A Bloody Place

PHOTO PROMPT © Sandra Crook

Two ghosts sat on the wall beside the keep. They were silent for a very long time.

Finally, the one who knew William the Conqueror in 1066 sighed. “Twas a bloody place, indeed.”

The one dressed in armor from another century said, “Did you die here?”

“Aye. A spear right through my heart, Vultures picked my carcass clean. You?”

“Oh, aye. Took my head clean off, they did. I rotted, over time. Never buried.”

Both soldiers sighed. The older finally said, shaking his head, “All for naught. Look at them down there. Oblivious.”

“Aye, But peaceful.”


The Castle

I’m back from our two-week trip to England to celebrate our 50th anniversary with family. What a glorious time we had! Beautiful weather, lots of good food and laughter, a time of singing around the piano, and much more. It’s good to be home, but I wish I could transport myself back and forth 🙂

We visited Blenheim, home of Winston Churchill, and Warwick Castle. We spent time in the dining hall at Oxford, where some of the Harry Potter movies were filmed. We saw the Womping Tree on the grounds of Blenheim. So today’s prompt is perfect for me. I’m curious to see what I’m going to come up with 🙂

PHOTO PROMPT © Sandra Crook

The angry, howling wind stirred the sea to fury. Spray from the crashing waves rose up and drenched the ruins of Corfe Castle, but not for the first time.

No one lived there now except the ghosts. They roamed the ruins, reconstructing the castle as they had known it From William the Conqueror to the crumbling ruins of this century, they saw banquets and battles, births and deaths, blood spilled, mopped up, spilled again.

And so it would continue until nothing but dust remained. The sorrows and joys of life above the pretty little village below stained the land.

So They Say

PHOTO PROMPT © Roger Bultot

This lovely, peaceful place, they say, used to harbor monks who were slaughtered during Cromwell’s reign. They say that those monks rise when the moon is full. They walk the paths in silence. They say that no one has seen their faces.

Those who have seen the ghosts don’t speak of it. Something in their eyes forbids questions. But, they say, once a person has seen the ghosts, he is compelled to return. They watch in silence, waiting.

One of the watchers wrote in his diary that the paths were wet with tears as the monks passed.

So they say.

Disappear to Lie/Lay


Write a new post in response to today’s one-word prompt. 




Maybe you’re old enough to remember this 1954 television series, maybe not.  It was quite an innovation at the time.  It concerned a couple who were killed in an automobile accident, but who came back to complicate the life of their friend Topper.  They could appear and disappear at will, which made poor Topper crazy and created a lot of laughs for the loyal viewers.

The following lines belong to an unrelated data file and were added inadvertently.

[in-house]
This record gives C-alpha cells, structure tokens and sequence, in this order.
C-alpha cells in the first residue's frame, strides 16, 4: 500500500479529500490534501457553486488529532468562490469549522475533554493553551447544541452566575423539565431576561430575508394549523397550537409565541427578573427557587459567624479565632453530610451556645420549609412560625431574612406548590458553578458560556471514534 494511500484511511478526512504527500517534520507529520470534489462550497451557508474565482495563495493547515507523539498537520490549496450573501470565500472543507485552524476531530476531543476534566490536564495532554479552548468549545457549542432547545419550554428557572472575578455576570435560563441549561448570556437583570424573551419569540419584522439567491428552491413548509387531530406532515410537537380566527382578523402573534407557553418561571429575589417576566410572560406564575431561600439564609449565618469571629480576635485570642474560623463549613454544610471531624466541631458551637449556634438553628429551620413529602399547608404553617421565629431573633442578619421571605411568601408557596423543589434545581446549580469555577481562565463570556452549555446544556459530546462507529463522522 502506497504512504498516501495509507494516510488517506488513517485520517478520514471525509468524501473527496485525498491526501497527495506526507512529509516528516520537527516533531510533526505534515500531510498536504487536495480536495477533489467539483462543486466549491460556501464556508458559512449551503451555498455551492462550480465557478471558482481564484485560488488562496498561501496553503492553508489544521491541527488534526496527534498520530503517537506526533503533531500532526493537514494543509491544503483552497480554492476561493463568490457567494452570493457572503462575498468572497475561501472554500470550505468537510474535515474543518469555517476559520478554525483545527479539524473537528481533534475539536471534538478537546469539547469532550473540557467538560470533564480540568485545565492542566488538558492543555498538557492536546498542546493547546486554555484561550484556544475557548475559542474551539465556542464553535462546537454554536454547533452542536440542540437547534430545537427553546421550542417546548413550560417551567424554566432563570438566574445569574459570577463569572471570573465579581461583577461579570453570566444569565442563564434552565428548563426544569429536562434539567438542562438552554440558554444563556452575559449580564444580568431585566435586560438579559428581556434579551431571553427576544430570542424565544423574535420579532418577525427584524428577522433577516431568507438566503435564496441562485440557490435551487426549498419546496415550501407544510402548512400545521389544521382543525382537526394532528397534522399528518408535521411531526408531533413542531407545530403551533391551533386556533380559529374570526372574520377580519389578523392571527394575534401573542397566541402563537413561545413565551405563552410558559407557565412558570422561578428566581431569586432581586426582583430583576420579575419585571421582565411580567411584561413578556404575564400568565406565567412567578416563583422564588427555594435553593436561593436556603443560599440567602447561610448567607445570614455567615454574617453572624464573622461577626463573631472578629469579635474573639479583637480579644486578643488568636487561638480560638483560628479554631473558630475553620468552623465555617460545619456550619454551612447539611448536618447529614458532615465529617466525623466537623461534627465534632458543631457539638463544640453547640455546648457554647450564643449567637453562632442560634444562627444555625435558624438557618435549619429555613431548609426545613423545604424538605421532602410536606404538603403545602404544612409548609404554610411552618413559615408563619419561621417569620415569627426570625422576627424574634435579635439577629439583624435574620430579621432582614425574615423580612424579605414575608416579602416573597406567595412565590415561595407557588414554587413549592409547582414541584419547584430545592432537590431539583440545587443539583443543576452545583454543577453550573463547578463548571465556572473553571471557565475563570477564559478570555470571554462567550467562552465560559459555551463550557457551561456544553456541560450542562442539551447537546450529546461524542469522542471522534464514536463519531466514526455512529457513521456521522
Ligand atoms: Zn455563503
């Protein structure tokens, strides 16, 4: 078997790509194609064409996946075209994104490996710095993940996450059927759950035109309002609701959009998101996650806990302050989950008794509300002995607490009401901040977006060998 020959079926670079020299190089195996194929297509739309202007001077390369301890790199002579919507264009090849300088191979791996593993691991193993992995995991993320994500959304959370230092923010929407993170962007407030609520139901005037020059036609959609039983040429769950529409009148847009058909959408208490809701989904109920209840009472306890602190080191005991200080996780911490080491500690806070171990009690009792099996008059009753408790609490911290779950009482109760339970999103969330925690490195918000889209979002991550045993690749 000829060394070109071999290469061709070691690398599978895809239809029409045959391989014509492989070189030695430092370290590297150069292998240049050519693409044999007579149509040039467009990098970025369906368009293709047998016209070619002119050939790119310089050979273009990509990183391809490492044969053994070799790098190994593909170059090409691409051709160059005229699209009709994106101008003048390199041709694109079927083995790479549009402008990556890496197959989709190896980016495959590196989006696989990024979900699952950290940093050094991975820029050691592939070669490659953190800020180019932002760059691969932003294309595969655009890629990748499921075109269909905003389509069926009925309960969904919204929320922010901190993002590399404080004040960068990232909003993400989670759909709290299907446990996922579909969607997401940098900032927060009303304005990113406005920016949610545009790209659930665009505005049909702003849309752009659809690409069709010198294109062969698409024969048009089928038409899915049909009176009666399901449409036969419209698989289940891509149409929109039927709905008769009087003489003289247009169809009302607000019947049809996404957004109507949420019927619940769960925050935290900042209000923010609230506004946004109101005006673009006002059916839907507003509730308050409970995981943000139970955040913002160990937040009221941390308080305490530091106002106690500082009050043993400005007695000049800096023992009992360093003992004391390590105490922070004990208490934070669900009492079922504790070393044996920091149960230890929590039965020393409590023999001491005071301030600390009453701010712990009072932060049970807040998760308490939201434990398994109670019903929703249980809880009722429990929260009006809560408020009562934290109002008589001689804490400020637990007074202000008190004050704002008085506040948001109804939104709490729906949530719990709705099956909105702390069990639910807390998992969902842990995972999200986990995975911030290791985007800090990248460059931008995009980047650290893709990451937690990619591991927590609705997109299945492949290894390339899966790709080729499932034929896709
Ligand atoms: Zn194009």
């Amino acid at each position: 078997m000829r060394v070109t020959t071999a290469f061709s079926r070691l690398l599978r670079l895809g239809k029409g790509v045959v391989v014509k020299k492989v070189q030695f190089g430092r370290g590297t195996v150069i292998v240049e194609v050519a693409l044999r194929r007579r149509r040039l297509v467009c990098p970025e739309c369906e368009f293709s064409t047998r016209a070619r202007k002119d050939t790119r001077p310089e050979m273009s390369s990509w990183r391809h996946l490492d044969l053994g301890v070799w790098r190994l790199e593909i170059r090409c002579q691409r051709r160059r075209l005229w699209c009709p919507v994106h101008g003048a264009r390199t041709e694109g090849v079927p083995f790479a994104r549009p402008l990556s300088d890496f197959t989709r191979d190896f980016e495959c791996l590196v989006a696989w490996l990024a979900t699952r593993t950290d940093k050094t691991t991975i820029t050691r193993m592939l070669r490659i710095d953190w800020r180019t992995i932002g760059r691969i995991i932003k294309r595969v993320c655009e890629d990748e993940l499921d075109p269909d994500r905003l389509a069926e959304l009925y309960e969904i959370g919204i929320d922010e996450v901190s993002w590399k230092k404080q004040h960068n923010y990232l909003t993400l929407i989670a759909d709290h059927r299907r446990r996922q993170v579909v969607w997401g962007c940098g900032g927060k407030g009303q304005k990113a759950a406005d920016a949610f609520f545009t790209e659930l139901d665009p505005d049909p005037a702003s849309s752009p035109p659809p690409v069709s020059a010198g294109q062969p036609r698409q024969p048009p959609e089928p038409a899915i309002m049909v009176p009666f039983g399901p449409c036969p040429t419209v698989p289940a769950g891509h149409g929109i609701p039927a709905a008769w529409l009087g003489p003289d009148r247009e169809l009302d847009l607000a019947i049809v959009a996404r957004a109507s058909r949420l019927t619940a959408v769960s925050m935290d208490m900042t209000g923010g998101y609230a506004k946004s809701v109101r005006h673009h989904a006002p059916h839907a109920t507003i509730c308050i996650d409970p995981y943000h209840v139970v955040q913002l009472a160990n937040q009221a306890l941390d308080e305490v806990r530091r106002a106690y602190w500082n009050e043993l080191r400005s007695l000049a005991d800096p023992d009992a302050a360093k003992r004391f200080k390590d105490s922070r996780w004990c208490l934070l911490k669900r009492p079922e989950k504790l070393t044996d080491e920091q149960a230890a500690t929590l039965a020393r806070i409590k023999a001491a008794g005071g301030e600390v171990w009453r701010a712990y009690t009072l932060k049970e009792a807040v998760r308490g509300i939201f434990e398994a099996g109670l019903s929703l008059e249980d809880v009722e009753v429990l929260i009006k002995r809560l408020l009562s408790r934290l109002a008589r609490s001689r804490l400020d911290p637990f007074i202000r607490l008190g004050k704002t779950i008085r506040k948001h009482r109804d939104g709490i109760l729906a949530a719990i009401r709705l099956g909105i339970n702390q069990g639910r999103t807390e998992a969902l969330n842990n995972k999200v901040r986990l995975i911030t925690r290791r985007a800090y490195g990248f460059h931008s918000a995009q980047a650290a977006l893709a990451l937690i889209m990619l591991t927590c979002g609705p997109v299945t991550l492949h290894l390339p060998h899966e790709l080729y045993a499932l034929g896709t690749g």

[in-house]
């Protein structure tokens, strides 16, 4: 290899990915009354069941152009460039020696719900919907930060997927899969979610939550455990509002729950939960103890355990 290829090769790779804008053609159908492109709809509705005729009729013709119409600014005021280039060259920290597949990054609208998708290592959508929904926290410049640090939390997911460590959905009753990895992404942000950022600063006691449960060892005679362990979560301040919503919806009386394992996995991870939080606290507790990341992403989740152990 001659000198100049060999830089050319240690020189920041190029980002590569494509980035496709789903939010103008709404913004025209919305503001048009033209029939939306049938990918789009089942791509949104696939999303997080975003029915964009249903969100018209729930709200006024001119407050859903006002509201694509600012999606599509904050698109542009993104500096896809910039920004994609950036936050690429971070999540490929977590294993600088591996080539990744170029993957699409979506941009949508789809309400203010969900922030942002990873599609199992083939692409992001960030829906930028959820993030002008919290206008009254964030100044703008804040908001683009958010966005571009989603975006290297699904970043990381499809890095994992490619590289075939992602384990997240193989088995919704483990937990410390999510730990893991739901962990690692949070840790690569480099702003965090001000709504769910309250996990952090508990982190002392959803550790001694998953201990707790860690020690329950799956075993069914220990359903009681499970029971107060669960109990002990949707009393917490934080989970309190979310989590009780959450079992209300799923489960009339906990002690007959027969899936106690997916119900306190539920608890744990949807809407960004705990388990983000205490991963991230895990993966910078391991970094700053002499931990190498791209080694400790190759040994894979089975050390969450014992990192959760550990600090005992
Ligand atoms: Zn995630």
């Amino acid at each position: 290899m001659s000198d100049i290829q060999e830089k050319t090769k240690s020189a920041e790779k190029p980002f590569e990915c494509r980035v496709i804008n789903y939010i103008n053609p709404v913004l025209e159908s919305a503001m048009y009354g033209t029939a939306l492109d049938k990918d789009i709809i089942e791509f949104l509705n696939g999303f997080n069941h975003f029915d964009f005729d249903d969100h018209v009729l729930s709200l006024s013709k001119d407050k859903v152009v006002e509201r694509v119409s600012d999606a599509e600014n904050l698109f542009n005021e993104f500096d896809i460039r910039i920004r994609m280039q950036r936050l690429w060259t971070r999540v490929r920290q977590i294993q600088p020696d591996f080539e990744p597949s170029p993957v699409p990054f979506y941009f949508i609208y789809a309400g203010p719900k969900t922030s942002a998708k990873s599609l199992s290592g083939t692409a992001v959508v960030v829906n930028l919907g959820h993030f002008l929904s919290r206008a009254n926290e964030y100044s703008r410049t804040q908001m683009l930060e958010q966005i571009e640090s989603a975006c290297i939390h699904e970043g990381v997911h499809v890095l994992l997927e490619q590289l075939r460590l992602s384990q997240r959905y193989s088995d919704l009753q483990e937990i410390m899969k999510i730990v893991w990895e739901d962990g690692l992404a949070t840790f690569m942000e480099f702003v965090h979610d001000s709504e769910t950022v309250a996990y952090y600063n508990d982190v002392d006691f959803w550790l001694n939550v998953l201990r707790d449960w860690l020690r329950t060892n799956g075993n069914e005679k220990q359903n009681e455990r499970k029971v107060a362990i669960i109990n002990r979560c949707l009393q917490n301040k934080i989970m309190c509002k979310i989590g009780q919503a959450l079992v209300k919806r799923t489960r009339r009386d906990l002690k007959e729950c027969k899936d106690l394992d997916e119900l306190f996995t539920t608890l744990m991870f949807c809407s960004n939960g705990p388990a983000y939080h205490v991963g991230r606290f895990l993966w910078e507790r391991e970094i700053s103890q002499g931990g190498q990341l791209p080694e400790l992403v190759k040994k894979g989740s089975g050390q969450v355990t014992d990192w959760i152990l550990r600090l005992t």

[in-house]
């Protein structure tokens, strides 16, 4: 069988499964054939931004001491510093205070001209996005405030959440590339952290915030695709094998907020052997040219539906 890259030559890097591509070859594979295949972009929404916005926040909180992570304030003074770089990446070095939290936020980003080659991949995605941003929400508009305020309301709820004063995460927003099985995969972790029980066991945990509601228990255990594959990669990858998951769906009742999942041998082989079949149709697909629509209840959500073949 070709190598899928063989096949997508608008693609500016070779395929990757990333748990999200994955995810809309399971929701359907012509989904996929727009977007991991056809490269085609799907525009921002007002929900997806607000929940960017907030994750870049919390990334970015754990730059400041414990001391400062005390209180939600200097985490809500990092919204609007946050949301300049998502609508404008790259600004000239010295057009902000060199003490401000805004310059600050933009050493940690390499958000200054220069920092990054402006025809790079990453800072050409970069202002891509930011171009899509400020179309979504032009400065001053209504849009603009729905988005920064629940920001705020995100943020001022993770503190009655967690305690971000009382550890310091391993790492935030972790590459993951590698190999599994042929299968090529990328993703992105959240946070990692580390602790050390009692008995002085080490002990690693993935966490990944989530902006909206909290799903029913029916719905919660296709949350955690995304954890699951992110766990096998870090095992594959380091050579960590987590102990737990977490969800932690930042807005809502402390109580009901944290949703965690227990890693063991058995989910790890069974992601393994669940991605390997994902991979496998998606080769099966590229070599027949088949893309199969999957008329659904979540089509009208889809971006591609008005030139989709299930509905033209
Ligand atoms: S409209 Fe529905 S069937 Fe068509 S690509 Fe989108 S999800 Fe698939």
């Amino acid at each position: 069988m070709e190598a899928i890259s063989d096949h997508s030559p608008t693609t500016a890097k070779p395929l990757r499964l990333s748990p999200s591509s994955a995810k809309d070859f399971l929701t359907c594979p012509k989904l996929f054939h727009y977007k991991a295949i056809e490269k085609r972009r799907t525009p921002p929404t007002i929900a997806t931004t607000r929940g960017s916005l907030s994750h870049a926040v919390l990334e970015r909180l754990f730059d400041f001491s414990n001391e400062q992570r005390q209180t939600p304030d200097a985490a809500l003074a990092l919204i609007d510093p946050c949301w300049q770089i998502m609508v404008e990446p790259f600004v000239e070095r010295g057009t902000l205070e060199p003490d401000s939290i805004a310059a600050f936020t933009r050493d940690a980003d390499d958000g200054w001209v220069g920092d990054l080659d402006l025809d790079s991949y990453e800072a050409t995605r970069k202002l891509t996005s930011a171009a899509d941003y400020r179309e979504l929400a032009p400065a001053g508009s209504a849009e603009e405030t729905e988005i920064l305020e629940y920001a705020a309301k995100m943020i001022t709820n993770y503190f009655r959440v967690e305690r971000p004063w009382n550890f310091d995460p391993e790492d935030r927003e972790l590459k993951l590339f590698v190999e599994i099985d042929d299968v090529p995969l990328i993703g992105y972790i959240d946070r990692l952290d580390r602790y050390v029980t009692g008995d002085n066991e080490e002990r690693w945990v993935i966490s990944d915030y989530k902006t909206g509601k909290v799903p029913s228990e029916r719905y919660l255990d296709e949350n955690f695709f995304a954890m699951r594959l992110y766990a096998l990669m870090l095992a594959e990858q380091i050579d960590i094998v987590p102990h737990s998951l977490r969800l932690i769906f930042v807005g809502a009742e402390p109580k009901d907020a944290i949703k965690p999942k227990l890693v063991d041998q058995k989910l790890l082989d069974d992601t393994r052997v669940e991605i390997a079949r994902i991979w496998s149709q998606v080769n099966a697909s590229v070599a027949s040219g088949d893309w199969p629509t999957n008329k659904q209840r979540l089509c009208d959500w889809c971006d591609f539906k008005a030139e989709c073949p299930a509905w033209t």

I’ve often wished I had the gift of being able to disappear, haven’t you?  There are times when I’ve wished I could simply vanish, without making an awkward entrance or exit. Perhaps during a long, tedious, and excruciatingly boring lecture of some sort, it would be nice to just POOF!  Or maybe you happen to be on a date with someone who makes your skin crawl. POOF!  You’re gone, and the nasty guy has no clue where you went.  (It was a blind date, of course. No one who has any sense would choose to go out with such an unpleasant sort.) (I don’t remember ever going on a blind date. If I did, I’ve shoved that memory into oblivion.)

Or maybe you’d just like to make PART of yourself disappear, like however many pounds you’re overweight.  Now, that would be  a vanishing cream that anyone would pay money for, wouldn’t it?

Are there some people you’d like to POOF! out of your life?  I don’t have many of those these days.  The older you grow, the more selective you become–at least, that’s what has happened for me.  The annoying types I run across now and then aren’t really a part of my life, so I can comfortably ignore them.  Like the guy last Sunday who was riding our bumper down the main street of a small town.  We were looking for a particular restaurant, found it, slowed down to make a left turn. Idiotman behind us (way too closely behind us, driving way too fast)  layed/laid on his horn so hard and long you could still hear it after his truck had disappeared.

Layed?  Laid?  Hmmm. After giving myself a short remedial course on the principal parts of these irregular verbs, I’ve come to the conclusion that neither is appropriate, and that this  is an American colloquialism that  isn’t grammatically correct no matter which verb you use.

Aren’t you glad you know that?  You’re very welcome.  And no, I’m not quite sure how I got from disappear to lie/lay.  It probably doesn’t matter.